In 1556 Saddell was transferred to James Macdonald, who had been busy annoying the English army in Ireland. In retaliation the Earl of Sussex mounted a raid on Kintyre in 1558, during which he burned and sacked the Castle, which he described as "a fayre pyle and a stronge". The Castle seems to have been left as a ruin for the next hundred years, even after it was granted to Archibald Campbell, Earl of Argyll, in 1607. Then in 1650 the Earl, in turn, granted Saddell to William Ralston of that Ilk, a fugitive from religious persecution in the Lowlands, on condition that he made it habitable within two years, which he did. William Ralston soon moved elsewhere, and by the end of the 17th century the estate had been granted to a junior branch of the Campbell family, who became known as the Campbells of Glensaddell.
During the 18th century the Campbells tried to make the Castle more comfortable, but must have felt they were fighting a losing battle, because in about 1774 Colonel Donald Campbell (1726-84) decided to build a new and more convenient home, which he called Saddell House. Colonel Campbell had served in India with distinction but was wounded in 1771 and it seems likely that a reward from the Nawab of Arcot provided the funds to build Saddell House. The Colonel’s new house was Classical in style and is typical of the country seats built by the merchants and military men returning after a successful career overseas during this time of prosperity in Scotland.
With three storeys, generously proportioned rooms across four floors and large windows, Saddell House was in marked contrast to the castle, with its small, defensive windows and turnpike stairs. The house commands perhaps the best position right at the centre of the bay and was carefully aligned to look out both across the Kilbrannan Sound onto the Ailsa Craig and back up Saddell Glen. A natural change in level allowed the house to be entered at piano nobile level on the landward side, while originally also affording the basement rooms views across the beach. The house was always approached along a carriageway over the bridge across the burn, but its original front entrance was centrally positioned through a portico beneath the pediment. An early drawing shows two small pavilions flanking the house but we have found no physical evidence of these. Sometime in the first half of the 19th century, the sunken area was created all around the house, and then in the later Victorian period, the Classical symmetry of a central entrance was sacrificed for a roomy, two storey porch block, added to the western end.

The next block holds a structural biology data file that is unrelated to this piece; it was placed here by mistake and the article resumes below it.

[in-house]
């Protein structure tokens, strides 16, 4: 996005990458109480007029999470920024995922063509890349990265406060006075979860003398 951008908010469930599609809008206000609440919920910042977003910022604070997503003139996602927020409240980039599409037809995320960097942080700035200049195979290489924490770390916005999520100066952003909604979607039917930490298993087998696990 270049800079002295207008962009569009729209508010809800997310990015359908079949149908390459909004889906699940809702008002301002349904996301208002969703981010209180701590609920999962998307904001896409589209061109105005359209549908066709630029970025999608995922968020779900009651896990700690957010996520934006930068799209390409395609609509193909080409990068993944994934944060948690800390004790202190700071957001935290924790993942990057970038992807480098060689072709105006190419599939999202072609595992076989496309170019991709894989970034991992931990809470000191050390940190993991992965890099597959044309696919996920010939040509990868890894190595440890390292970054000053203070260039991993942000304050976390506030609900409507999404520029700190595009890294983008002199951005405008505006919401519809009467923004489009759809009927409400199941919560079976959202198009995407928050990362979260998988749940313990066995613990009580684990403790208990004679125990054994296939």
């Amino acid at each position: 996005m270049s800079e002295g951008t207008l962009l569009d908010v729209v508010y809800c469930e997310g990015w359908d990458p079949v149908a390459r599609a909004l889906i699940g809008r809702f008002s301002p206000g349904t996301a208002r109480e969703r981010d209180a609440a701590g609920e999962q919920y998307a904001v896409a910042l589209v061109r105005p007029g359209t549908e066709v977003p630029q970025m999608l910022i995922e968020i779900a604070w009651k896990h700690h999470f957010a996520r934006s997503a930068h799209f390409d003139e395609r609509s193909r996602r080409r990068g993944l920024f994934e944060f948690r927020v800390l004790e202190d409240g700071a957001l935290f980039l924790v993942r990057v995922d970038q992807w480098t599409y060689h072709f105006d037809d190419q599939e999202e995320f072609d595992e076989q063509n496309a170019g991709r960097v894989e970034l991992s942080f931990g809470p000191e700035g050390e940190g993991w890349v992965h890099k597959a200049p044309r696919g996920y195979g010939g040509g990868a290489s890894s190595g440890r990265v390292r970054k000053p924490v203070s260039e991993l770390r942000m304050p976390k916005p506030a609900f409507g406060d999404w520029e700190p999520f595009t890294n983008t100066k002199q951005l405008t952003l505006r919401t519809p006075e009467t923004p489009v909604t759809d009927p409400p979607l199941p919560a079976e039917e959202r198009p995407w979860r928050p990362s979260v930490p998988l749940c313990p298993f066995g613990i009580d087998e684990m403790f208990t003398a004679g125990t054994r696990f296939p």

In 1899, however, there was a disastrous fire. This was during the tenure of Colonel Macleod, great-great-nephew of the builder of Saddell House and who had also just refurbished Saddell Castle. The house was let at the time to an English shooting party and while they were out a fire in the kitchen chimney is thought to have spread to joists in a lumber room. The house was gutted, only walls and porch block remaining. This led to extensive refurbishment, so that internally today the house presents more of a late Victorian than Georgian appearance. A complete set of servants’ rooms remains on the basement floor, including a game room and kitchen with range - this floor was left relatively undamaged by the fire.
On the ground floor, the butler’s pantry on the ground floor has survived with all its Edwardian fittings, and on each landing is a maid’s cupboard with sturdy shelves for bedlinen and a sink, all providing a fascinating record of existence in such country seats. The reception rooms and bedrooms are all large, some with bay windows looking out across the shore.
In 1937 the Saddell Estate was bought by Colonel and Mrs Moreton. During the war, when (the then) Captain Moreton was recalled to active service, Saddell House became home to children evacuated from Glasgow as well as to the Moreton’s own children. The boys slept in the attic and the girls on the first floor and though these were tense days, it seems many happy memories were generated.
The Landmark Trust’s involvement with the estate and buildings at Saddell Bay on Kintyre dates back to 1975. The estate and its buildings were purchased from Colonel and Mrs Moreton to enable them to survive and Mrs Moreton was given a life tenancy of Saddell House, which came to an end in 1998.